Updated Jan 8, 2024 - Politics & Policy

White House has no plans to oust defense secretary over hospitalization

Lloyd Austin

Lloyd Austin speaks during a meeting at the Pentagon in Nov. 2023. Photo: Anna Moneymaker/Getty Images

The White House has no plans to fire Secretary of Defense Lloyd Austin over the controversy surrounding his recent hospitalization, National Security Council spokesperson John Kirby said Monday.

Why it matters: Even as the secrecy around Austin's hospitalization has spurred blowback from members of Congress, Kirby's words offer a strong vote of confidence in Austin from President Biden.

The latest: Austin resumed full duties of his office on Jan. 5, according to a Monday press release from the Defense Department.

  • He remained hospitalized Monday but is no longer in the intensive care unit, the Department of Defense said in a separate update Monday.
  • Austin is recovering but there is not yet a specific date for his release from the hospital, per the department.

The big picture: "The president's number one focus is on the secretary's recovery and he looks forward to having him back at the Pentagon as soon as possible," Kirby said during a press gaggle Monday, per a White House pool report.

  • Regarding Austin's future at the Pentagon, Kirby added that there is "no plan for anything other than for Secretary Austin to stay in the job."
  • White House press secretary Karine Jean-Pierre reiterated Biden's support for Austin during the gaggle, saying the president has "complete confidence" in him.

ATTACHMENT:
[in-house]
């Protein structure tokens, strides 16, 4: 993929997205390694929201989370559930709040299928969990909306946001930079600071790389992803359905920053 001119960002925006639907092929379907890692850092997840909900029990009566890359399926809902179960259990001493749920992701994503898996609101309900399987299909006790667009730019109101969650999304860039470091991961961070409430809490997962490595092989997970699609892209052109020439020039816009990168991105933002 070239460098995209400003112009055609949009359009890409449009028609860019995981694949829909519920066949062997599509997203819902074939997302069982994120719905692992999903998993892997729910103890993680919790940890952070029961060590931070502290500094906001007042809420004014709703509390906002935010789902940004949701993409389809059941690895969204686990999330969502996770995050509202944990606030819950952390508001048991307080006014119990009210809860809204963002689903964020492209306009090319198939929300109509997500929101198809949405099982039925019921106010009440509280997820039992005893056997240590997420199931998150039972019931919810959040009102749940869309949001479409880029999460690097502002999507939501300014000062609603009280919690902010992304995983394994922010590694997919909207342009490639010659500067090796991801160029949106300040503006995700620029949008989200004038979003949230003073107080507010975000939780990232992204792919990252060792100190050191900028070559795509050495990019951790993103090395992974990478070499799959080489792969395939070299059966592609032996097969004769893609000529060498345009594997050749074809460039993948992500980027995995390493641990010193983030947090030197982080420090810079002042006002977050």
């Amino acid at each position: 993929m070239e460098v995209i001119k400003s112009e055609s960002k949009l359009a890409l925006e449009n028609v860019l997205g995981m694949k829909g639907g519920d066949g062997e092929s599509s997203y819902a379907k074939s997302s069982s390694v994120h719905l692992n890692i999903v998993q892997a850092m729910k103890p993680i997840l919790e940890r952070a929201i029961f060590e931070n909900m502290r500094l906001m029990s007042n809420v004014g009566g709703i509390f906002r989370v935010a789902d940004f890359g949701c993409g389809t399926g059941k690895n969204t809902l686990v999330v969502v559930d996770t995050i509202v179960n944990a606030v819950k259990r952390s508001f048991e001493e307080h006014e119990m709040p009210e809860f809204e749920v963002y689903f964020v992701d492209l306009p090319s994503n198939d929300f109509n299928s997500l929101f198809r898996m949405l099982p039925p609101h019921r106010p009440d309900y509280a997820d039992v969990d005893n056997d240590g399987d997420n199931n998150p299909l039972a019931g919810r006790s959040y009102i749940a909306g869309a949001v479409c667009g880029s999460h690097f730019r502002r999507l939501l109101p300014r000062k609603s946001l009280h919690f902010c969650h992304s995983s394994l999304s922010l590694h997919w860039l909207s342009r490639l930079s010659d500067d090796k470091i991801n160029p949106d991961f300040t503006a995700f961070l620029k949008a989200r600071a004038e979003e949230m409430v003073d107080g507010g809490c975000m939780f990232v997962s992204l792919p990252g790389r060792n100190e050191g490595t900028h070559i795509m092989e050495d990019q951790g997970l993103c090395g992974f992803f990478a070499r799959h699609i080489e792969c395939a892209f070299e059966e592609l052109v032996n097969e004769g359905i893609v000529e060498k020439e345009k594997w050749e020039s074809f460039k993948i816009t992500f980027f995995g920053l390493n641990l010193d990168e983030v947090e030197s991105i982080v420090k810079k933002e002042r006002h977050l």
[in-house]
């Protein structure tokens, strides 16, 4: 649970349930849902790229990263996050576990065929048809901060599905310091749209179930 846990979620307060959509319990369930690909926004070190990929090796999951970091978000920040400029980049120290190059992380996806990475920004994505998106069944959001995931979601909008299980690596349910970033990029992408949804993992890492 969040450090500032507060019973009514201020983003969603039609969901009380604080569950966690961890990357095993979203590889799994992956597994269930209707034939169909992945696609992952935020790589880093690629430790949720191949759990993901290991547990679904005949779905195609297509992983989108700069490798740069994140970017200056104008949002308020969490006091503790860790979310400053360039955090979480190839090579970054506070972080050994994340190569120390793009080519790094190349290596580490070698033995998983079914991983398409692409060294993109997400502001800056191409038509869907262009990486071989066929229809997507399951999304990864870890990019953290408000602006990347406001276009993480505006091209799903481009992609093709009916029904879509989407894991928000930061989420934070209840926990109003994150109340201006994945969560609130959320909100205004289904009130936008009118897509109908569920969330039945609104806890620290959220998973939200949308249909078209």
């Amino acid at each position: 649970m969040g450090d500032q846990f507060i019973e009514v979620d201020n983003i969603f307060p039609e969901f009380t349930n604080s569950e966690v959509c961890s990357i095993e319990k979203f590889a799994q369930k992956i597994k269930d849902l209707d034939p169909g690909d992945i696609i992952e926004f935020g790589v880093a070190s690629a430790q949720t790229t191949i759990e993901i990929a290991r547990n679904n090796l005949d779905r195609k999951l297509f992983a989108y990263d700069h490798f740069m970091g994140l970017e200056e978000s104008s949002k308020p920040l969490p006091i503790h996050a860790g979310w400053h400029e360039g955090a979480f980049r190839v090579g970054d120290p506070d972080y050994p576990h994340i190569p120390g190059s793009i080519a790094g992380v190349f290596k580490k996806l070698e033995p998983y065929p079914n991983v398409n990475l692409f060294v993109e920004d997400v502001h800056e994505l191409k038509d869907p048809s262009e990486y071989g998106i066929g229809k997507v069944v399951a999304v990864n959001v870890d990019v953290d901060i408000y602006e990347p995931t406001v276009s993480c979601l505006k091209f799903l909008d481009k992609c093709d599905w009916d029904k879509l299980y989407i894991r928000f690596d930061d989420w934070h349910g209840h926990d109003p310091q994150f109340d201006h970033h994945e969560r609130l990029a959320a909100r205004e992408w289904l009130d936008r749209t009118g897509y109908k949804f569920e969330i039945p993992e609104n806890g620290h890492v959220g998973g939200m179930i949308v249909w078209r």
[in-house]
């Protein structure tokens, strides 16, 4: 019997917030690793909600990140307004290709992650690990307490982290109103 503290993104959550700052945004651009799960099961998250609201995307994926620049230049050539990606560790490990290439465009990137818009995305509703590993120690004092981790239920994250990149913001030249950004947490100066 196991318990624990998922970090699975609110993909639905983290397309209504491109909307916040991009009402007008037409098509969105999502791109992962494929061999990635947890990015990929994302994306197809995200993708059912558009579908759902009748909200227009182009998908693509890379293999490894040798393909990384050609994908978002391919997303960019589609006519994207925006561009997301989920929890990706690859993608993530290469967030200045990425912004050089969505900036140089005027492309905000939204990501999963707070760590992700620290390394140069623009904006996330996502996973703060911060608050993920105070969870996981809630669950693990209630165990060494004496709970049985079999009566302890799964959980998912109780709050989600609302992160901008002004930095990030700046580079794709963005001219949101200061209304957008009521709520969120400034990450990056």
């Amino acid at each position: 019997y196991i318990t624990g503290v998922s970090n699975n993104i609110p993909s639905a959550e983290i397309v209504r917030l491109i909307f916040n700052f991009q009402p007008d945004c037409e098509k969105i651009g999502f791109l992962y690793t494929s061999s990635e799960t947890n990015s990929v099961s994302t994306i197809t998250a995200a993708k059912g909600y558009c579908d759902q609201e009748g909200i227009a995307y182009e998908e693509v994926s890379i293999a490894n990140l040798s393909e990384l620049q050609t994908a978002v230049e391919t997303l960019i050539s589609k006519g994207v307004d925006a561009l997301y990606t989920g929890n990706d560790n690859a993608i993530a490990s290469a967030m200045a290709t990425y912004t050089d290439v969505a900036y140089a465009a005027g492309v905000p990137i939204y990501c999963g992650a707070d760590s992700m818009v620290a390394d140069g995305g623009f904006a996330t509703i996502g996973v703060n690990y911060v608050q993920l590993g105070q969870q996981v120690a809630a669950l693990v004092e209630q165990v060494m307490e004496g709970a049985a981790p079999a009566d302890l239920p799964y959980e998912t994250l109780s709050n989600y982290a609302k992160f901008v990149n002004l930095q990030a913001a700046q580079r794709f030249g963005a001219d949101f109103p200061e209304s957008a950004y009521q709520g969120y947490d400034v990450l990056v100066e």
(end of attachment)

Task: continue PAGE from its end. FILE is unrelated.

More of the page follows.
Catch up quick: Pentagon spokesperson Pat Ryder announced Friday evening that Austin had been admitted to Walter Reed hospital days before, on Jan. 1, "for complications following a recent elective medical procedure."

  • Subsequent reporting revealed that Biden and other administration officials were not told of the hospitalization for several days.
  • Kirby confirmed during the gaggle that neither the White House nor the National Security Council were aware of Austin's hospitalization until Thursday afternoon.

State of play: Some Republicans have called for Austin to testify, or even be dismissed, over the breakdown in communications illustrated by the incident.

  • Austin acknowledged the transparency concerns that had been incited by his hospitalization in a statement Saturday, saying he could have done a "better job ensuring the public was appropriately informed" and committing to doing better in the future.
  • Kirby said during the gaggle that Biden respected that Austin had taken ownership for the lack of transparency and that the episode would be a learning opportunity to examine the procedures around such hospitalizations.

Editor's note: This article has been updated with statements from the Pentagon on Secretary of Defense Lloyd Austin resuming full duties and being released from ICU.

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